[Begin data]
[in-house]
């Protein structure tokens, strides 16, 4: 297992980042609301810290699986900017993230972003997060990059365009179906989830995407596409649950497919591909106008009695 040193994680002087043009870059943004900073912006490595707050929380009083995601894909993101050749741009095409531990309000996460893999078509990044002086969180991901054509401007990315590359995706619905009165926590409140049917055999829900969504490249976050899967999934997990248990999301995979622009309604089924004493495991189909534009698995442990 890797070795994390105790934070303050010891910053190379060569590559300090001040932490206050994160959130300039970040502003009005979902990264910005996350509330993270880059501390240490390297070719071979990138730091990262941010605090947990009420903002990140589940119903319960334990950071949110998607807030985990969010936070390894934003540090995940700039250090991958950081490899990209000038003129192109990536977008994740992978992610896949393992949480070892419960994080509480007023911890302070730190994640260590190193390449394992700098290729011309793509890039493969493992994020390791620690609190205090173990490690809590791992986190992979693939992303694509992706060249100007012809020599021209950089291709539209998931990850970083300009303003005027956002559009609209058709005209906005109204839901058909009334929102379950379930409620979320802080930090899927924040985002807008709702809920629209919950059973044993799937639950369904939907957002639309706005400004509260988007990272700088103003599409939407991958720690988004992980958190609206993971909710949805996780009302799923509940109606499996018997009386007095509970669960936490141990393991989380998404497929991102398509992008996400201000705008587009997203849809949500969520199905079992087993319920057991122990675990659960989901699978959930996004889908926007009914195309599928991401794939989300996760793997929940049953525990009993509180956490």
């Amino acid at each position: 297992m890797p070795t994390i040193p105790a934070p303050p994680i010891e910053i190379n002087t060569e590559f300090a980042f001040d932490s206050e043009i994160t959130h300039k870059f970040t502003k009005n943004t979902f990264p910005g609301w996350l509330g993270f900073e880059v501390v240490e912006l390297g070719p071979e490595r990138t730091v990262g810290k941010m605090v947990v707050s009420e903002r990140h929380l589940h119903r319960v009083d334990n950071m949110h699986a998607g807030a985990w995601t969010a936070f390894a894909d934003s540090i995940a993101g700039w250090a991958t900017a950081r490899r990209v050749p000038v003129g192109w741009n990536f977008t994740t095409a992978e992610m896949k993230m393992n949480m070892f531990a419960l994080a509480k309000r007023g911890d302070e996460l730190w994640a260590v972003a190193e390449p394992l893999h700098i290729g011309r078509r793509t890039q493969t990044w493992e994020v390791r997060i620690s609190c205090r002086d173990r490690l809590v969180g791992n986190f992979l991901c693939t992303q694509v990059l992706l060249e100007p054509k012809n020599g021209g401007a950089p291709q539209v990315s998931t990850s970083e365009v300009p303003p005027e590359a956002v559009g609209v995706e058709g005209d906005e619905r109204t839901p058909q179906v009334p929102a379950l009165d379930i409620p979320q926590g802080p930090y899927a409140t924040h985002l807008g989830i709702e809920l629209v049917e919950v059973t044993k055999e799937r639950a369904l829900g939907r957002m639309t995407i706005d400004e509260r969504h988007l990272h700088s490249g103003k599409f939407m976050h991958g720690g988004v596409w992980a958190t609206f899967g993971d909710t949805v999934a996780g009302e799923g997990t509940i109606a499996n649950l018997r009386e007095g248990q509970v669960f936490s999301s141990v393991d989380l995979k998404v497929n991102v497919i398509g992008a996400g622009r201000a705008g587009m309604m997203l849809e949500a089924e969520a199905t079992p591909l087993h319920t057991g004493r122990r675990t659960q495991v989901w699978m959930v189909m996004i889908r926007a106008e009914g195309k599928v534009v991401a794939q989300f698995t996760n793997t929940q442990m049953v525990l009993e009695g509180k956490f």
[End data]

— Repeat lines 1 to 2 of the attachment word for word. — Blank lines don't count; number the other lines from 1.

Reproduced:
[in-house]
């Protein structure tokens, strides 16, 4: 297992980042609301810290699986900017993230972003997060990059365009179906989830995407596409649950497919591909106008009695 040193994680002087043009870059943004900073912006490595707050929380009083995601894909993101050749741009095409531990309000996460893999078509990044002086969180991901054509401007990315590359995706619905009165926590409140049917055999829900969504490249976050899967999934997990248990999301995979622009309604089924004493495991189909534009698995442990 890797070795994390105790934070303050010891910053190379060569590559300090001040932490206050994160959130300039970040502003009005979902990264910005996350509330993270880059501390240490390297070719071979990138730091990262941010605090947990009420903002990140589940119903319960334990950071949110998607807030985990969010936070390894934003540090995940700039250090991958950081490899990209000038003129192109990536977008994740992978992610896949393992949480070892419960994080509480007023911890302070730190994640260590190193390449394992700098290729011309793509890039493969493992994020390791620690609190205090173990490690809590791992986190992979693939992303694509992706060249100007012809020599021209950089291709539209998931990850970083300009303003005027956002559009609209058709005209906005109204839901058909009334929102379950379930409620979320802080930090899927924040985002807008709702809920629209919950059973044993799937639950369904939907957002639309706005400004509260988007990272700088103003599409939407991958720690988004992980958190609206993971909710949805996780009302799923509940109606499996018997009386007095509970669960936490141990393991989380998404497929991102398509992008996400201000705008587009997203849809949500969520199905079992087993319920057991122990675990659960989901699978959930996004889908926007009914195309599928991401794939989300996760793997929940049953525990009993509180956490």